Norman Bust

All the News That Fits Into a Size Seven and a Quarter Hat

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March Madness

You really think that I’m gonna post something about basketball? Well if that’s what you think, then you really don’t know me very well.  March Madness to me is about some of the records I’ve played and stumbled across this past month. Some old and some new, a random selection of sixteen cool records I listened to a lot, getting me down to my own final four.

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But for those of you who need your basketball fix, I’ve included dialogue from a scene in Woody Allen‘s Annie Hall where basketball is a key element. It’s way down after my music choices.

#16

Photographer Michele Clement just bought a farm. Yeah a 5 acre property with a barn and everything. Even Alpacas running around. Well the previous owners left three old crates of LPs in the barn and guess who took them off her hands? Most of the titles were from the 1970’s, about 150 records, many with mildewed, smelly cardboard covers. Some worn and tattered, most scratched and abused with mouse chewed corners. But there were a few salvaged titles that weren’t beat to hell. Gratitude, a double live Earth Wind & Fire album was one I hadn’t heard in years, probably since my record stores days. I never owned a copy. But it was pretty clean sounding as those 70’s Columbia pressings were pressed to last. Loud, funky and crowd pleasing. A great party album!

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Jason Molina who passed away last year, was a singer-songwriter who released a series of records under the name Songs: Ohia. They had been an ongoing entity, with a rotating line up of musicians that began in 1996. This album titled The Magnolia Electric Company, which was originally released in 2013, was the final release under the Songs: Ohia moniker. It’s a rootsy, folksy, alt-country affair.

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Everyone seems to love the Who’s Quadrophenia. A rambling schizophrenic album in more ways than one. I pull it out every once in awhile in the hopes that I will love it more than I do. I’m a big Who fan, especially their 60s Mod music like the Who Sell Out. I Can See For  Miles is one of those perfect singles in my book. Tommy too is an all time fave, that for me does this rock opera thing so much better and concise than Quadrophenia does, but I still try and crank the volume up with each listen. Don’t get me wrong, there are some wonderful songs and great thunderous passages, but in the end, it’s a bloated package of songs that could have been edited down like their earlier Who’s Next album. But hey, it’s got a great cover!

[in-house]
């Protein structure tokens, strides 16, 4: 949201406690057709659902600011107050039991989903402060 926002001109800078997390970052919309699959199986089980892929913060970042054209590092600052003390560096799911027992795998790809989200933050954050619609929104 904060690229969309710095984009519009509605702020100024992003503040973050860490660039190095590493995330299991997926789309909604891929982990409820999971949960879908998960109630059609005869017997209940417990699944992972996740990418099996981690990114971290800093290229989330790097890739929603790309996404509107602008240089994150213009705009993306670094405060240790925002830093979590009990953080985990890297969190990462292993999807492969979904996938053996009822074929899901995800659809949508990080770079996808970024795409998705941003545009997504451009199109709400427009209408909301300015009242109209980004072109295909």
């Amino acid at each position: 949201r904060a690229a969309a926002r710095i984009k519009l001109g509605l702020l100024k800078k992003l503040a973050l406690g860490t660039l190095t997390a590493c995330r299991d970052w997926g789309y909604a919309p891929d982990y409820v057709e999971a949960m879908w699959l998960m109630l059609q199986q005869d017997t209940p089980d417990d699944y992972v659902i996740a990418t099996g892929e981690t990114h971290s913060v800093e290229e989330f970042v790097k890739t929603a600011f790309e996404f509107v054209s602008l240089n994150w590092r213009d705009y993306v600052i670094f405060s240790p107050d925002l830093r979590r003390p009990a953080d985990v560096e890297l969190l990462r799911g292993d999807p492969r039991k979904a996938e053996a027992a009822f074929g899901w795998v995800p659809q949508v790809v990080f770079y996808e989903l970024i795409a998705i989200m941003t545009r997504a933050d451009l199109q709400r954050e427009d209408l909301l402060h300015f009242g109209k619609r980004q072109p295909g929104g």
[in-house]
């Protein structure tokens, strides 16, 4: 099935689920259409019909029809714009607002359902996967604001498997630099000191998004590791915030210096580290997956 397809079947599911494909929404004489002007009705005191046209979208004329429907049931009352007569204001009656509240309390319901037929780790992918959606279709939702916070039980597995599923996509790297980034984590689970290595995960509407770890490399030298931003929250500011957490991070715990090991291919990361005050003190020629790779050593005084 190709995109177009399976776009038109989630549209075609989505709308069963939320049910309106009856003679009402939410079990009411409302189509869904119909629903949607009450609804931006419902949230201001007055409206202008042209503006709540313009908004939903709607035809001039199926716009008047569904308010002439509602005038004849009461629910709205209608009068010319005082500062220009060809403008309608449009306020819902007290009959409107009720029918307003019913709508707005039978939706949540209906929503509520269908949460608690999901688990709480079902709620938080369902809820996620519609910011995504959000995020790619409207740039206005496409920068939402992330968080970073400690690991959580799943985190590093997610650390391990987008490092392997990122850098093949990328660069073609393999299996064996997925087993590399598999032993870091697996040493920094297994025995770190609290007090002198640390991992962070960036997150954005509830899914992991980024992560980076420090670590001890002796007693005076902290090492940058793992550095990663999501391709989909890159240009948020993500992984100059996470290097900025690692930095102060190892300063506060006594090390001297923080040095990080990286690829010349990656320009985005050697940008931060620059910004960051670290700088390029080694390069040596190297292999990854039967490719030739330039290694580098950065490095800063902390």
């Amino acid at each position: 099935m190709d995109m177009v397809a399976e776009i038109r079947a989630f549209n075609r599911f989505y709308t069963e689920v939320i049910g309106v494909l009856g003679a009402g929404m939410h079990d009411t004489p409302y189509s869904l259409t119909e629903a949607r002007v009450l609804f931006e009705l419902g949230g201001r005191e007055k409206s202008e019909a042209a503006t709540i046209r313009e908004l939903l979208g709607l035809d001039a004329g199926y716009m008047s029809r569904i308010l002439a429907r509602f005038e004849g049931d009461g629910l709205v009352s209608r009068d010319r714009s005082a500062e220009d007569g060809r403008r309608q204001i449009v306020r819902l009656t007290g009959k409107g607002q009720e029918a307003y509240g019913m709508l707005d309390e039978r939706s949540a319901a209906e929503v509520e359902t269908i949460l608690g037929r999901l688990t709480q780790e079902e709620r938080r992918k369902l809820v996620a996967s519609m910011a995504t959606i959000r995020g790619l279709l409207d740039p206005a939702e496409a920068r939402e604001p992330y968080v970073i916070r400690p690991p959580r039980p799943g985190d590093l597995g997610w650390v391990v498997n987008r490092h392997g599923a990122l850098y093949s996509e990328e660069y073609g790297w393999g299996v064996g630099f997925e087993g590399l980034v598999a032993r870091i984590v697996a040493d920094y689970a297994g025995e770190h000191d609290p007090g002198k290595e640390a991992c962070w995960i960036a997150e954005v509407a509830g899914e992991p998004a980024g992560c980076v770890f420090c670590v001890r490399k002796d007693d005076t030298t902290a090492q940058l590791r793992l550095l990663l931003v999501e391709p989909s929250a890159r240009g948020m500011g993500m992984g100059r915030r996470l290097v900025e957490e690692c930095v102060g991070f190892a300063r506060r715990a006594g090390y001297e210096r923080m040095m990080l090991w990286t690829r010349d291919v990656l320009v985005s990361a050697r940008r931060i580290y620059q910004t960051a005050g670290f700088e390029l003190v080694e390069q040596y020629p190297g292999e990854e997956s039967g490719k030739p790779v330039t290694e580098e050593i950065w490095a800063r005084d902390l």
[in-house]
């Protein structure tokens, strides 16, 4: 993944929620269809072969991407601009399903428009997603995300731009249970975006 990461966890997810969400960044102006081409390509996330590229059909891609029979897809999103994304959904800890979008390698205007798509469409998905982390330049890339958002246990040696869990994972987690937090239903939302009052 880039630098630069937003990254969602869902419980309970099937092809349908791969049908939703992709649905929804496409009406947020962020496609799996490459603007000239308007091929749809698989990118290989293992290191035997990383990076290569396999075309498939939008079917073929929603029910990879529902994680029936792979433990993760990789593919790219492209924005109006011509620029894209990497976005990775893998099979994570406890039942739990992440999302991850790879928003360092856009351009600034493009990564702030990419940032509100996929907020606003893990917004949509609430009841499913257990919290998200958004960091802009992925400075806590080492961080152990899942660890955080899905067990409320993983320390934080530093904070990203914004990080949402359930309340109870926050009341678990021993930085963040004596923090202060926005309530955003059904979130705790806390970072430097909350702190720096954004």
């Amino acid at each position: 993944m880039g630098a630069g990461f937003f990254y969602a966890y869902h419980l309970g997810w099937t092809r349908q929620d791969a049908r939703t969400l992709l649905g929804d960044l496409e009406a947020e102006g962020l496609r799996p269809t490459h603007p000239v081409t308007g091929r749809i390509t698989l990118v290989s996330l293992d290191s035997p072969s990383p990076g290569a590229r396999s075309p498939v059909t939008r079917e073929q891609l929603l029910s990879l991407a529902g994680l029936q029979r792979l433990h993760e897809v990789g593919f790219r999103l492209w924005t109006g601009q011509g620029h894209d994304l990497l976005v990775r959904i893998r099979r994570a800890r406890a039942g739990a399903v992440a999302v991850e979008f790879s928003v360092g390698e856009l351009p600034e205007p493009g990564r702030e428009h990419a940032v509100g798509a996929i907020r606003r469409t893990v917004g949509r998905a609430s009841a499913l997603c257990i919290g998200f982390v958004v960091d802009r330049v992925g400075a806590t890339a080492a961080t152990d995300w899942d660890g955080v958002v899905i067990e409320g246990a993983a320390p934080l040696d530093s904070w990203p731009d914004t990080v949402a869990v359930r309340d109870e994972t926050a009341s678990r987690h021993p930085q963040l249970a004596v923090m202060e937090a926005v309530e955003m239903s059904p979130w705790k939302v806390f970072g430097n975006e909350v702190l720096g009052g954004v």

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#13.

Another record salvaged from the barn crates and a definite party record. Wild Cherry. Again an album I never picked up during it’s heyday as I was too much of a record store snob to enjoy poppy, funky music. Punk was on the horizon and this was one musical place I didn’t want to go to at the time. But hey, better late than never. Play That Funky Music White Boy.  Thank you, I think I will.

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#12.

Enoch light was a musician and producer who started a label in the late 1950s called Command Records. He released a series of what many considered to be the very first audiophile recordings, taking advantage of recording studio techniques that showcased high end home stereo record consoles that were getting popular at the time. Pursausive Percussion was the first of these released in 1959 and the left right channel panning became known as the ping-pong effect. I had several of these early records in my collection but just came across this volume in a used record store. Not musically as interesting as the first few from the series, but with a cover like this, how can you pass it up?

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#11.

Another record I found in March in a used shop is Odetta at Carnegie Hall. One of the great singers of the new folk music revival of the 1950s and 60s, Odetta became known as the Voice of the Civil Rights Movement. The album sports a wonderful cover painting by artist and folk singer Eric Von Schmidt along an Appreciation of Odetta written by Harry Belafonte.

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#10.

I was first introduced to poet, blues, jazz and soul man Gil Scott-Heron, through his recording, The Revolution Will Not Be Televised from the 1970s. A sort of Black Power Beat-Poet, Scott-Heron would later influence rappers and hip-hop artists a generation or two later. In fact he became known as the Godfather of Rap. Gil Scott-Herron disappeared off my radar for many years until I’m New Here was released in 2010. It’s a cool record and a very strong comeback. Unfortunately he passed away in 2011.

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#9.

MGMT’s third Album; MGMT, is another psychedelic, vocal based rock n’pop record made up of catchy tunes and glossy recording studio manipulations. Although not as strong as their first two releases, the mix of electronica and 60s and 70s sensibilities make for another record that puts a smile on your face with each spin.

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#8.

The Kinks are my second or third favorite band of all time. Although my favorite period of their career starts with 1966’s Face to Face and continues on through 1972’s Everybody’s In Show-Biz, there are bits and pieces afterwards that I also enjoy. Misfits is one of  those records that has it’s highs and lows. But the title track Misfits along with A Rock & Roll Fantasy are two songs that truly extend their great record making history. Ray Davies is very cleaver songwriter and a musical genius in my book.

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#7.

Frank Sinatra. That cover with that great hat and a Billy May collaboration. What’s not to like? And A promotional DJ copy to boot!

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#6.